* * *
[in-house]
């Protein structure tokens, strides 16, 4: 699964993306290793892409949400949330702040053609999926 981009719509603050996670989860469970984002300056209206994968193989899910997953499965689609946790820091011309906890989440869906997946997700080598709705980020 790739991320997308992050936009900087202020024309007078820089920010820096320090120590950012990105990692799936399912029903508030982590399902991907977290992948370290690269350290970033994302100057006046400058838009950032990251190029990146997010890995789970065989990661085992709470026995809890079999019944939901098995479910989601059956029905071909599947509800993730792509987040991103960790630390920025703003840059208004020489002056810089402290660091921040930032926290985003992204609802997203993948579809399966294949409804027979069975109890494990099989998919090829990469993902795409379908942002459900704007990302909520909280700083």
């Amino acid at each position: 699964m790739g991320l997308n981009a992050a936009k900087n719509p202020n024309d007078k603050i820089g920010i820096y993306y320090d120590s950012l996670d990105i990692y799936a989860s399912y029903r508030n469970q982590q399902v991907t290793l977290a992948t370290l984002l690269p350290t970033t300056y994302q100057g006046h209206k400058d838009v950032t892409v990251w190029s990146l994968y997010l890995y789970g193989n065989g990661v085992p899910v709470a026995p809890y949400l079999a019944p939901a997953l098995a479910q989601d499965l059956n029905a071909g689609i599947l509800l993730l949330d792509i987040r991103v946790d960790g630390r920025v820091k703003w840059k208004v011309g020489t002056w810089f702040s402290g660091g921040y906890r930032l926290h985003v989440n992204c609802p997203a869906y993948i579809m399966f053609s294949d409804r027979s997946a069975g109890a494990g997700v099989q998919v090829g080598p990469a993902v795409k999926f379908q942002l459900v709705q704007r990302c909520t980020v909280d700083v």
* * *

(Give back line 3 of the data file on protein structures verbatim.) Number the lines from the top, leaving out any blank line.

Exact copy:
């Amino acid at each position: 699964m790739g991320l997308n981009a992050a936009k900087n719509p202020n024309d007078k603050i820089g920010i820096y993306y320090d120590s950012l996670d990105i990692y799936a989860s399912y029903r508030n469970q982590q399902v991907t290793l977290a992948t370290l984002l690269p350290t970033t300056y994302q100057g006046h209206k400058d838009v950032t892409v990251w190029s990146l994968y997010l890995y789970g193989n065989g990661v085992p899910v709470a026995p809890y949400l079999a019944p939901a997953l098995a479910q989601d499965l059956n029905a071909g689609i599947l509800l993730l949330d792509i987040r991103v946790d960790g630390r920025v820091k703003w840059k208004v011309g020489t002056w810089f702040s402290g660091g921040y906890r930032l926290h985003v989440n992204c609802p997203a869906y993948i579809m399966f053609s294949d409804r027979s997946a069975g109890a494990g997700v099989q998919v090829g080598p990469a993902v795409k999926f379908q942002l459900v709705q704007r990302c909520t980020v909280d700083v």